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World Bank projects modest growth recovery for Sub-Saharan Africa

Written by  Gladys Nthenda

World Bank has projected an economic growth of 2.4% in 2017 in the Sub-Saharan Africa region a development it viewed as modest sluggish and insufficient for the continent to make significant strides in fighting poverty.

12
October

This is according to the 16th edition of the African Pulse a bi-annual analysis of the state of African economies conducted by the Bank which noted that although the continent is recovering it is at a very slow pace as this follows a growth of 1.3% in 2016.

 

Nigeria and South Africa are said to have exerted a recession with the former pulling out of a 5 quarter recession in the second quarter of this year and the latter emerging from 2 consecutive quarters of negative growth.

 

The publication projected a moderate increase in economic activity with growth rising to 3.2 in 2018 and 3.5 in 2019 a trend attributed to firm commodity prices and domestic demand gradually gaining ground.

Speaking through a video conference from Washington on Wednesday the Bank’s Chief Economist for Africa Albert Zeufack, called for additional efforts to address revenue shortfalls and prudent spending.

 

“Most countries do not have significant wiggle room when it comes to having enough fiscal space to cope with economic volatility.

 

“It is imperative that countries adopt appropriate fiscal policies and structural measures now to strengthen economic resilience boost productivity increase investment and promote diversification,” noted the Chief Economist for Africa.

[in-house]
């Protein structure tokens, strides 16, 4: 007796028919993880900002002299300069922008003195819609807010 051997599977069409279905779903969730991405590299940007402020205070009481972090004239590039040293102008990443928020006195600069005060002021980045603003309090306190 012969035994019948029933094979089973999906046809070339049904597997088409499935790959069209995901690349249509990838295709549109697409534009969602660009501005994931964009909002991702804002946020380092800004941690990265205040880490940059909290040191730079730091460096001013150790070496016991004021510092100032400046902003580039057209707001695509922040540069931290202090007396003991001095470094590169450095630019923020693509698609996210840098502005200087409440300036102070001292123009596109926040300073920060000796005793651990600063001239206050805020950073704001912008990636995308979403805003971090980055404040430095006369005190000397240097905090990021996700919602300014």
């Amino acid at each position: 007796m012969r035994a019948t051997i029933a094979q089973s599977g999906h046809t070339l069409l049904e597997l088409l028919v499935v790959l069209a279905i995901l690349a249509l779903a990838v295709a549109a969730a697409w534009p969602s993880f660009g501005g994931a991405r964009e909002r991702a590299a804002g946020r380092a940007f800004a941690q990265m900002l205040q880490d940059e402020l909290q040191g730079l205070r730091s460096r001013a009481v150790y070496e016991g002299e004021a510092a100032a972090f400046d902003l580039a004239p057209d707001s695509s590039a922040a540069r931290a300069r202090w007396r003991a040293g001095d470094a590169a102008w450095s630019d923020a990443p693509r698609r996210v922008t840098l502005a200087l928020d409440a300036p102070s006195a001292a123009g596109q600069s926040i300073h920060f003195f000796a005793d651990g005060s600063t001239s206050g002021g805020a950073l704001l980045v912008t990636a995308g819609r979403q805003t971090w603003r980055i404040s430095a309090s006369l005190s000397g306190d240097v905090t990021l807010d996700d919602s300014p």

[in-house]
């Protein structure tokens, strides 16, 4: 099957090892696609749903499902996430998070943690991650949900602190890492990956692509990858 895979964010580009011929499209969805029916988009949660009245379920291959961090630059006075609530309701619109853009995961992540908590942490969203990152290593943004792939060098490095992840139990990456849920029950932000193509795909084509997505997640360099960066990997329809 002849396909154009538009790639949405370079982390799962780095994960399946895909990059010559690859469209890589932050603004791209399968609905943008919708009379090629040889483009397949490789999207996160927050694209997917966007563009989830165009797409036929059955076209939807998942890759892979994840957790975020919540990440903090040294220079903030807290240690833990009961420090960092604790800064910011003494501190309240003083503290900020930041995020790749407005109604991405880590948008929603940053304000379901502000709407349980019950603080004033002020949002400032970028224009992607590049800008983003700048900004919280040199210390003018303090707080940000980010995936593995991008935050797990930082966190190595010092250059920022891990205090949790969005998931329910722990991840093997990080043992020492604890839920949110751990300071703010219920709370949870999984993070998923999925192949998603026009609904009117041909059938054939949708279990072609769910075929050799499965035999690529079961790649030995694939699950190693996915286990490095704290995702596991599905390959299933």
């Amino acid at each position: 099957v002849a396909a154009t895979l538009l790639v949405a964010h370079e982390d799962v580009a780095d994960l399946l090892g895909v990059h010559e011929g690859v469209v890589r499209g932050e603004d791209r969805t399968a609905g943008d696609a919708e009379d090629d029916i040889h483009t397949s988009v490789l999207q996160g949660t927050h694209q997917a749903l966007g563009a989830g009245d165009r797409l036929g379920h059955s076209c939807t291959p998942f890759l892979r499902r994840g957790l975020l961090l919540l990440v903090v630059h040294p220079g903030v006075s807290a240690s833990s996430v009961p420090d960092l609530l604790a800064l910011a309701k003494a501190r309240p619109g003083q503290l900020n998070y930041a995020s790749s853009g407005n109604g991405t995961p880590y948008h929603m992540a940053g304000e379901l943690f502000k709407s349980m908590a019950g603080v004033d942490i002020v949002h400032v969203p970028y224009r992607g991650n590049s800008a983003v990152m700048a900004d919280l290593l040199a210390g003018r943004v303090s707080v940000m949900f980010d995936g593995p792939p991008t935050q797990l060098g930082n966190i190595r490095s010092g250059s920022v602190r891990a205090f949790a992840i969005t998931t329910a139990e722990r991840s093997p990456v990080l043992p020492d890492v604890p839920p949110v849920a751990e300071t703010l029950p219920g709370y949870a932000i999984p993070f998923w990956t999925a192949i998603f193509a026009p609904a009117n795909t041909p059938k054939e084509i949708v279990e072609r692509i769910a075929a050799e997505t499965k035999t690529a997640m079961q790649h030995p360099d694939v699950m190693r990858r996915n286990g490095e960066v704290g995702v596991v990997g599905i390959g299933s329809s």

He bemoaned the lack of a diversified economy and described it as a risk to Africa’s growth.

 

Zeufack cited political and policy uncertainty on the continent as some of the factors which African governments need to urgently address. 

He also emphasized on the need to increase efficiency of spending in education particularly in literacy and numerical skills to help the youth seize job opportunities for the future.

 

The publication noted that as countries seek new drivers of sustained inclusive growth attention should be given to skills building by investing in children the youth and adults to achieve learning outcomes which will enhance productivity growth inclusion and worker’s adaptability to market demands.

 

The report urged countries to strike a balance between overall productivity growth and inclusion and investing in the skills of today’s and tomorrow’s workforce.

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